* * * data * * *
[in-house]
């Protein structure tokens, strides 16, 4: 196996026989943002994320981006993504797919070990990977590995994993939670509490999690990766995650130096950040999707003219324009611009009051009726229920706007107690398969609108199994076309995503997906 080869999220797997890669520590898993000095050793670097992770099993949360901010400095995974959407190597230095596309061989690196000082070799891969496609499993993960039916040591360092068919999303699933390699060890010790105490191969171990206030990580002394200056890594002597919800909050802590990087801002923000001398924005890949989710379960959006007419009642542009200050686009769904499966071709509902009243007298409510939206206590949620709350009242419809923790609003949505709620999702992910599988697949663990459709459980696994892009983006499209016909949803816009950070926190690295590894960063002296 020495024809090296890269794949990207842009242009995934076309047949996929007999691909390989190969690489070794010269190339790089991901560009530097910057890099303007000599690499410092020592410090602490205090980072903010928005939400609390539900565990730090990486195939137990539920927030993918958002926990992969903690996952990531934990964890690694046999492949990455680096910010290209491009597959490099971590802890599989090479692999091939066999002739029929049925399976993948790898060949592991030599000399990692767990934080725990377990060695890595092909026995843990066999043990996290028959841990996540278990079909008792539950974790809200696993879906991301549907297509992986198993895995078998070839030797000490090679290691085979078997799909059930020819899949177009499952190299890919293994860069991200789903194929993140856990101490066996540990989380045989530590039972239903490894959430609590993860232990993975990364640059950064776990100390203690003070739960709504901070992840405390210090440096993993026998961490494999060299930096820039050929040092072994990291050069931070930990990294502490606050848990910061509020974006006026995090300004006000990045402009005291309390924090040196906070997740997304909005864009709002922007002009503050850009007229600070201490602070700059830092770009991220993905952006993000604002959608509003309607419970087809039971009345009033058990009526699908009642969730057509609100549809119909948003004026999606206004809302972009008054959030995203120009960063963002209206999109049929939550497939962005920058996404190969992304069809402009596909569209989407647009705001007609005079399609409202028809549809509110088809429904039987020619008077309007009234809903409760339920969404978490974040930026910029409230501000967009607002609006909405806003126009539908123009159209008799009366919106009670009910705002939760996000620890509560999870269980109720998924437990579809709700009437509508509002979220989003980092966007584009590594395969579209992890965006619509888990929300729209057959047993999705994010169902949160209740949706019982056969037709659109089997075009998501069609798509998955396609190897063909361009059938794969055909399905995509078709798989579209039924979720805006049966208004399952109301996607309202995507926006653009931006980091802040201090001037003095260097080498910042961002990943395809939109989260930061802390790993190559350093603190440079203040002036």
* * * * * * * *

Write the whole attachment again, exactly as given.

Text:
[in-house]
């Protein structure tokens, strides 16, 4: 196996026989943002994320981006993504797919070990990977590995994993939670509490999690990766995650130096950040999707003219324009611009009051009726229920706007107690398969609108199994076309995503997906 080869999220797997890669520590898993000095050793670097992770099993949360901010400095995974959407190597230095596309061989690196000082070799891969496609499993993960039916040591360092068919999303699933390699060890010790105490191969171990206030990580002394200056890594002597919800909050802590990087801002923000001398924005890949989710379960959006007419009642542009200050686009769904499966071709509902009243007298409510939206206590949620709350009242419809923790609003949505709620999702992910599988697949663990459709459980696994892009983006499209016909949803816009950070926190690295590894960063002296 020495024809090296890269794949990207842009242009995934076309047949996929007999691909390989190969690489070794010269190339790089991901560009530097910057890099303007000599690499410092020592410090602490205090980072903010928005939400609390539900565990730090990486195939137990539920927030993918958002926990992969903690996952990531934990964890690694046999492949990455680096910010290209491009597959490099971590802890599989090479692999091939066999002739029929049925399976993948790898060949592991030599000399990692767990934080725990377990060695890595092909026995843990066999043990996290028959841990996540278990079909008792539950974790809200696993879906991301549907297509992986198993895995078998070839030797000490090679290691085979078997799909059930020819899949177009499952190299890919293994860069991200789903194929993140856990101490066996540990989380045989530590039972239903490894959430609590993860232990993975990364640059950064776990100390203690003070739960709504901070992840405390210090440096993993026998961490494999060299930096820039050929040092072994990291050069931070930990990294502490606050848990910061509020974006006026995090300004006000990045402009005291309390924090040196906070997740997304909005864009709002922007002009503050850009007229600070201490602070700059830092770009991220993905952006993000604002959608509003309607419970087809039971009345009033058990009526699908009642969730057509609100549809119909948003004026999606206004809302972009008054959030995203120009960063963002209206999109049929939550497939962005920058996404190969992304069809402009596909569209989407647009705001007609005079399609409202028809549809509110088809429904039987020619008077309007009234809903409760339920969404978490974040930026910029409230501000967009607002609006909405806003126009539908123009159209008799009366919106009670009910705002939760996000620890509560999870269980109720998924437990579809709700009437509508509002979220989003980092966007584009590594395969579209992890965006619509888990929300729209057959047993999705994010169902949160209740949706019982056969037709659109089997075009998501069609798509998955396609190897063909361009059938794969055909399905995509078709798989579209039924979720805006049966208004399952109301996607309202995507926006653009931006980091802040201090001037003095260097080498910042961002990943395809939109989260930061802390790993190559350093603190440079203040002036």